As most pressure ulcers appear to develop in older people, it is evident that clear strategies for assessment and prevention should be in place. Unfortunately such people frequently receive all or most of their care from health care assistants who have had very little training. There are many key points that a nurse should take into consideration when assessing and treating a patient who is ‘at risk’.

Firstly, holistic assessment should be the starting point in any treatment regimen, secondly, nurses should avoid focusing on the wound in isolation and concentrate on the patient as a whole, thirdly, and the patient’s medical history and medication provide clues as to the underlying causes of the ulcer. And finally observing the patients limbs should be taken irrespective of whether the limbs are ulcerated or not. To assess every patient from first principals would involve synthesising an enourmous quantity of information, risk assessment (RAS), is used as a short hand approach.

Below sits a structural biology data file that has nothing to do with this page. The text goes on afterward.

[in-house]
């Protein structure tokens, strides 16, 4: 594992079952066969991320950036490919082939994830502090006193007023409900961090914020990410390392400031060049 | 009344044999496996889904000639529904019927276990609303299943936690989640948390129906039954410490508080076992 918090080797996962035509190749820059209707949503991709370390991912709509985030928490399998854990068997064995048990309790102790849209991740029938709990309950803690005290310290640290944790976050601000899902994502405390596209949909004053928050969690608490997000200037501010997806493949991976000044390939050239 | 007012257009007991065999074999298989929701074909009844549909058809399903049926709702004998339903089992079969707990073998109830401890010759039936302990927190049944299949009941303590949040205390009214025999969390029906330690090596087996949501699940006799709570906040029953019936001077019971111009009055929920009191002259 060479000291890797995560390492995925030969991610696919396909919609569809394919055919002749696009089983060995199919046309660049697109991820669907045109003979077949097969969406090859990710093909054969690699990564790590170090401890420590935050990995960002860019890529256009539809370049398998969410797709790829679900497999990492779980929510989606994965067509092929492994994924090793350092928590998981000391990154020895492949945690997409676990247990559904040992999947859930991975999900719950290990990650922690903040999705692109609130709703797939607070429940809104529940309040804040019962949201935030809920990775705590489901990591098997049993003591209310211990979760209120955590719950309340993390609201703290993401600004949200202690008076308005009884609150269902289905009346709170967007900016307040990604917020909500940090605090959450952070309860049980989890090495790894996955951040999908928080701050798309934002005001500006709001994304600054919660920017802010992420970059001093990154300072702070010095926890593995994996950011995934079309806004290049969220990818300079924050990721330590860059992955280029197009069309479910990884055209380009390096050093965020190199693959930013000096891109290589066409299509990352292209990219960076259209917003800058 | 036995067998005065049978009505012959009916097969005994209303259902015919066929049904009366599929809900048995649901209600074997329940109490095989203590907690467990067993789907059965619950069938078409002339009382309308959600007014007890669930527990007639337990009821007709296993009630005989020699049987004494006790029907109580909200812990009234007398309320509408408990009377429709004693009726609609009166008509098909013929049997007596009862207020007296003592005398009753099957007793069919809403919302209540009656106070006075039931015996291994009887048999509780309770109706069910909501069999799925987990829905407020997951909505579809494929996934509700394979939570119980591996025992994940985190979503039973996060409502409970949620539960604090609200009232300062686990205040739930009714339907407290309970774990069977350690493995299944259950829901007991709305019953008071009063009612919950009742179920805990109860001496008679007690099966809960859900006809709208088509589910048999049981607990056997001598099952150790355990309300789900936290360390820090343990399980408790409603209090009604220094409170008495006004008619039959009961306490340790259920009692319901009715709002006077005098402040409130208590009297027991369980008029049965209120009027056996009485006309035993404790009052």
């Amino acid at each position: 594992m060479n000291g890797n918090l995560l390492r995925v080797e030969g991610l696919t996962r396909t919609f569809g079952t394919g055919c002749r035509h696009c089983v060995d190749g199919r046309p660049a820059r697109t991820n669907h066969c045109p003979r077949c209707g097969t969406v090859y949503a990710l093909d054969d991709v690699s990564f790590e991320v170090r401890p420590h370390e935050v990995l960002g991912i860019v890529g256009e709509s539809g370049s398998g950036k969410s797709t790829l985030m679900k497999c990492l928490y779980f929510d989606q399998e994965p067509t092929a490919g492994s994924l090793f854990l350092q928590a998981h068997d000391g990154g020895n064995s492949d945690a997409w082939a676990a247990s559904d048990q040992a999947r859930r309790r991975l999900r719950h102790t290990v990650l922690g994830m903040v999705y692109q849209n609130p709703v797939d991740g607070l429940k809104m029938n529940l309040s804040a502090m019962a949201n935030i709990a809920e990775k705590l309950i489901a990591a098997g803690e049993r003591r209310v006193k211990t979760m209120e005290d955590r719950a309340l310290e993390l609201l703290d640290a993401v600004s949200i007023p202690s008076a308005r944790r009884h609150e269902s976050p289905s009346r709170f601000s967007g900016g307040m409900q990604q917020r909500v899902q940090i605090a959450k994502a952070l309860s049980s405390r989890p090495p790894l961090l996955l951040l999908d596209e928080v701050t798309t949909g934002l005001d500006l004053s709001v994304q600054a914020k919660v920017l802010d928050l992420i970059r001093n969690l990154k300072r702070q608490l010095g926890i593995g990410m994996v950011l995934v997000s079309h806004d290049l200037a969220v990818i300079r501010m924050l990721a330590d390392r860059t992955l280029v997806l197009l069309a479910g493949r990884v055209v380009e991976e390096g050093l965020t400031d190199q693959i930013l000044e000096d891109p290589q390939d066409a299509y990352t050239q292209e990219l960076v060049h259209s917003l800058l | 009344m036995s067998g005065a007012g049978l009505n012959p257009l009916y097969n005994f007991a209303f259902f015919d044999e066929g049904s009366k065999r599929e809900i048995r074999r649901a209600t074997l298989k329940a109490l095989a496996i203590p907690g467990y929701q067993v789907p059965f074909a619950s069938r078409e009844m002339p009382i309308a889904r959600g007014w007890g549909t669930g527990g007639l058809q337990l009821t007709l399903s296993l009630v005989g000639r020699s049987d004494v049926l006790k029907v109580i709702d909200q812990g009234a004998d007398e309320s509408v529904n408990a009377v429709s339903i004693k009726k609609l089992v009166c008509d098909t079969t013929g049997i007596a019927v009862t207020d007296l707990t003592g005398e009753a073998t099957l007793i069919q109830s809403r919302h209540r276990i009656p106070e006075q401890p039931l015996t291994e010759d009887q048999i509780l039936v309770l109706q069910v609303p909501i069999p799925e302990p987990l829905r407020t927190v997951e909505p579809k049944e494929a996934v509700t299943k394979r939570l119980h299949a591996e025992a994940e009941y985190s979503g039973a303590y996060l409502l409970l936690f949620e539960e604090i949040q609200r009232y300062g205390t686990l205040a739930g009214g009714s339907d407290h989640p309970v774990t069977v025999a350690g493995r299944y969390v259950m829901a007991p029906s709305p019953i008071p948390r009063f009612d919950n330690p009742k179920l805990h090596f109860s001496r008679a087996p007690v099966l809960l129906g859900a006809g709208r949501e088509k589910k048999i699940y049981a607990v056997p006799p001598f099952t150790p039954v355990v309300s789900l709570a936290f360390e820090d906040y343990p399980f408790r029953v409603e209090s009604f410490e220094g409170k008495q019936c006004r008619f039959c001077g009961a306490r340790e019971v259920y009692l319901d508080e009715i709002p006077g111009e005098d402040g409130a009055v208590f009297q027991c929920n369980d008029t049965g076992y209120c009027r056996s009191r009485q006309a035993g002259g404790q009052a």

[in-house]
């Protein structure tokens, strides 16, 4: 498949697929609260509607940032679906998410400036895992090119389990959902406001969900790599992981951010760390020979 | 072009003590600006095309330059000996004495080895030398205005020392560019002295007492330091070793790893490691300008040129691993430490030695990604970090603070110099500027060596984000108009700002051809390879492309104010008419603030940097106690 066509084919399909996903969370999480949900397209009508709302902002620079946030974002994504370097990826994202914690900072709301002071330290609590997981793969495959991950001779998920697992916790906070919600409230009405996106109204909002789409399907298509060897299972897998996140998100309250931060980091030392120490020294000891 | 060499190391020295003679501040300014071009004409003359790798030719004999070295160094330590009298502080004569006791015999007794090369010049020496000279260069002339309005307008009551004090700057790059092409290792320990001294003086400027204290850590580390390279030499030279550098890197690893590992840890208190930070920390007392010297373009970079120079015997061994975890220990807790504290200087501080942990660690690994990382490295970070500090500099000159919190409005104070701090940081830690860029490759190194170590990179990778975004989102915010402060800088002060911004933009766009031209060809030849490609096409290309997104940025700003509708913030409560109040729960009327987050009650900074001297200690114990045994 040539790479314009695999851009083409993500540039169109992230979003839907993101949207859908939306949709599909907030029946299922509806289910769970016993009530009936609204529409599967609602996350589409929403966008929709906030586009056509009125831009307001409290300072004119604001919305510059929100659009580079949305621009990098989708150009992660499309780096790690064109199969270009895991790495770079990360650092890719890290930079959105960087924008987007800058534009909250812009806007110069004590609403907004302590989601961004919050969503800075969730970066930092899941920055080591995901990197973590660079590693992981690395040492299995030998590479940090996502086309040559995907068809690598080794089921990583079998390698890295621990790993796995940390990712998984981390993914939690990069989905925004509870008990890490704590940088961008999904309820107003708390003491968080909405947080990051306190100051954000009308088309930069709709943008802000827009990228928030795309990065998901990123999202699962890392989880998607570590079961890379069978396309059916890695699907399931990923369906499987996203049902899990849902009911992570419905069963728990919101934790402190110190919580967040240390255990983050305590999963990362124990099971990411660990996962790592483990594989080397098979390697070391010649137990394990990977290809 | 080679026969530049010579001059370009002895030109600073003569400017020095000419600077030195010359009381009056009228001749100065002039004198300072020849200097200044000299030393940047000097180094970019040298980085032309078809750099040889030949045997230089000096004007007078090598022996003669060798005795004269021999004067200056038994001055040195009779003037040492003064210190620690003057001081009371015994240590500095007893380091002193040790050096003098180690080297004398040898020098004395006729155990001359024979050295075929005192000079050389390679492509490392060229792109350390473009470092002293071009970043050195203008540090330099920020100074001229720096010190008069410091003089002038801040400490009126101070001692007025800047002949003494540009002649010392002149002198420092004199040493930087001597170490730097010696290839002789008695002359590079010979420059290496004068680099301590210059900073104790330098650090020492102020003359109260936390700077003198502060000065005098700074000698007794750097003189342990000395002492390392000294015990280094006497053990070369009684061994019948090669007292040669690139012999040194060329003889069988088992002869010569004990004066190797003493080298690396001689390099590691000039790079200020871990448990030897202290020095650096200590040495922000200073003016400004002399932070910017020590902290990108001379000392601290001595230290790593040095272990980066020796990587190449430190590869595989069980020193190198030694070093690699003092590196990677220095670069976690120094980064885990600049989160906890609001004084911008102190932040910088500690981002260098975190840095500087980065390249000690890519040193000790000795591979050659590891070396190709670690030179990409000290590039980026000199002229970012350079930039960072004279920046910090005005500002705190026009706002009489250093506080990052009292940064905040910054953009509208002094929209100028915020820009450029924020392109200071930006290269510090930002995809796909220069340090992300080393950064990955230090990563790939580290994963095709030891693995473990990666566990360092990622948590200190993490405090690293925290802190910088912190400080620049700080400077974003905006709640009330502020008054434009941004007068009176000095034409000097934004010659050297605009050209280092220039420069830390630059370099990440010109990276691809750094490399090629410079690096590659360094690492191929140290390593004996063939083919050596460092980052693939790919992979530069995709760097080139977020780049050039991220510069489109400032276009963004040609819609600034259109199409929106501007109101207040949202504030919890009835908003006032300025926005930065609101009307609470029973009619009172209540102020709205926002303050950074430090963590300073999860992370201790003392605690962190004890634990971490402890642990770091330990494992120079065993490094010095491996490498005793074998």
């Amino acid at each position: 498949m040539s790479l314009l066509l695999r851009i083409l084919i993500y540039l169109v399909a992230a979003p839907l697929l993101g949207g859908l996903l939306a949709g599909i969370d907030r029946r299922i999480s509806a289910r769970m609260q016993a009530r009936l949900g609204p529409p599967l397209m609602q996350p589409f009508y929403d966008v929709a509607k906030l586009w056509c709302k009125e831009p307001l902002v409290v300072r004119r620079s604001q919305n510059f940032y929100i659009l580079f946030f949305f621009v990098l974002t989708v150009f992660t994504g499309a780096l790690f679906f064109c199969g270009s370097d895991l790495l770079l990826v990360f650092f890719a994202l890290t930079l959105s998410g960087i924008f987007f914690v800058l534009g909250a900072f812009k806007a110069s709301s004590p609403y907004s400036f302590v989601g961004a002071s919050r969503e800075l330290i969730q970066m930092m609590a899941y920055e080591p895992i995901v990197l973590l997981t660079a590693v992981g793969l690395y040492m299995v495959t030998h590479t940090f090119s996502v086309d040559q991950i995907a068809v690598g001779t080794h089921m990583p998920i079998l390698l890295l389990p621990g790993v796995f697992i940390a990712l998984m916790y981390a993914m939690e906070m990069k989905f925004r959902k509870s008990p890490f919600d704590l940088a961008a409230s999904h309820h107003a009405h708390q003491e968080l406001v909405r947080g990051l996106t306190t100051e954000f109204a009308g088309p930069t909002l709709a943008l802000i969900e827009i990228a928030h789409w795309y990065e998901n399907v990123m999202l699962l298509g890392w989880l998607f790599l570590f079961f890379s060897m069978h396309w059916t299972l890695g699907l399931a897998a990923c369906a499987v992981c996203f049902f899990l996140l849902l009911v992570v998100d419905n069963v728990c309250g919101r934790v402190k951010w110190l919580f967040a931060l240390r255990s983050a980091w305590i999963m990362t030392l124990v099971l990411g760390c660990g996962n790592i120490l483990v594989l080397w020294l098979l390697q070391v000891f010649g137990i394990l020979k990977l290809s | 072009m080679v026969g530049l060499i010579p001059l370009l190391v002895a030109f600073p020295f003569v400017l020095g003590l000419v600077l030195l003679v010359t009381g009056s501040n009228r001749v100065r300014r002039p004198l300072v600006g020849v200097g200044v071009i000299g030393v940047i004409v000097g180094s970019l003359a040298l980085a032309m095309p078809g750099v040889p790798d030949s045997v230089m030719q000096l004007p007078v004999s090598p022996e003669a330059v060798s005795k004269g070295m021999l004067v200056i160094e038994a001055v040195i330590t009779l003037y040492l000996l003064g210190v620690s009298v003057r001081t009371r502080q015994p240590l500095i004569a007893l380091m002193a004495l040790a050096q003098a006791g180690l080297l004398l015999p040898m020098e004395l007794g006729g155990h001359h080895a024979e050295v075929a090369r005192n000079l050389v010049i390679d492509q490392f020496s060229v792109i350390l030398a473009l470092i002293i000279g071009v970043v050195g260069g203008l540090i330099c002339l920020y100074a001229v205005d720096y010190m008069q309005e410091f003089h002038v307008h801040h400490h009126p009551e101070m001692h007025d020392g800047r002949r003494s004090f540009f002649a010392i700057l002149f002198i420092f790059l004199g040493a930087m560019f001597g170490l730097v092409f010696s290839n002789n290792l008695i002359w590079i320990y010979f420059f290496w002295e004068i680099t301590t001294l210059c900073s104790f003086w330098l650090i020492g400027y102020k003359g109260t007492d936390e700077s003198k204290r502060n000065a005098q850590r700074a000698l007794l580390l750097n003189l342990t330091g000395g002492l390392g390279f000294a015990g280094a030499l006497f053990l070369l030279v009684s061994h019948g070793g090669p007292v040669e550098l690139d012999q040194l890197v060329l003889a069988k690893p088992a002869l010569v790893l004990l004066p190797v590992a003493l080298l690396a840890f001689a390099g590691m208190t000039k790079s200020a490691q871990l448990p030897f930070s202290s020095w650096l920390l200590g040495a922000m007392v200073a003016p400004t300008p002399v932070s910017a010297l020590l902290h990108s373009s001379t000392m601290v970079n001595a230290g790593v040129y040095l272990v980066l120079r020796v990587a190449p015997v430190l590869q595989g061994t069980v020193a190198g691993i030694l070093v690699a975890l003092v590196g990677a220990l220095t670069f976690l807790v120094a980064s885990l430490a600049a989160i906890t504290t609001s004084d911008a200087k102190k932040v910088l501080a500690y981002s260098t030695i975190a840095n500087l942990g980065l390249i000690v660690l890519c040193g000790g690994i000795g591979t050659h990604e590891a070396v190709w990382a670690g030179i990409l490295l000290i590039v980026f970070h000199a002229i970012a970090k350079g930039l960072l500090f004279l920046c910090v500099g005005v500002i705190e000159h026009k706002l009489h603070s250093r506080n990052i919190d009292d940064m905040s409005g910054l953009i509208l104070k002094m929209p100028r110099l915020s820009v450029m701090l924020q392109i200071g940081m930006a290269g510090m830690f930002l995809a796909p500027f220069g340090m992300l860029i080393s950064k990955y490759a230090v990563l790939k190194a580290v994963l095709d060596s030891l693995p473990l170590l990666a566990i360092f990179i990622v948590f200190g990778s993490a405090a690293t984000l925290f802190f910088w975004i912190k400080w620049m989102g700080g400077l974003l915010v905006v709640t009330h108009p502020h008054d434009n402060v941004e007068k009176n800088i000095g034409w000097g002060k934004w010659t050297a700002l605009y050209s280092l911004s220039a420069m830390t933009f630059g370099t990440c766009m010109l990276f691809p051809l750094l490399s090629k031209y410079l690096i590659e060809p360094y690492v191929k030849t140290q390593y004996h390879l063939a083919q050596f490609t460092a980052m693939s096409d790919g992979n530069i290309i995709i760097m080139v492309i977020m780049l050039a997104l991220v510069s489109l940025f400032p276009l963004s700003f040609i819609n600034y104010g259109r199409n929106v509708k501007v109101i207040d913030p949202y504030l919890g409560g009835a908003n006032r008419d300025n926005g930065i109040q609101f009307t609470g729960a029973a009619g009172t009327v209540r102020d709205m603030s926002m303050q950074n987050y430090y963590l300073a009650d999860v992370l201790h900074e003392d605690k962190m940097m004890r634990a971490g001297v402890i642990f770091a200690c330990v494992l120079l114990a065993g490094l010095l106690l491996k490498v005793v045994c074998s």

The Waterlow score is the most popular RAS used in the UK today and is the one being most written about, however it is important to be aware of the Norton score in view of its historical importance as the very first RAS. The Braden scale is also used in some trusts although it has been adopted more widely in the USA than the UK. The Waterlow scoring system is more comprehensive than the other scales mentioned taking into consideration the patients weight, continence state, skin type, mobility, age, sex, nutritional status, neurological deficits, surgery/trauma and medication Waterlow 1985, cited in Gould, 2001).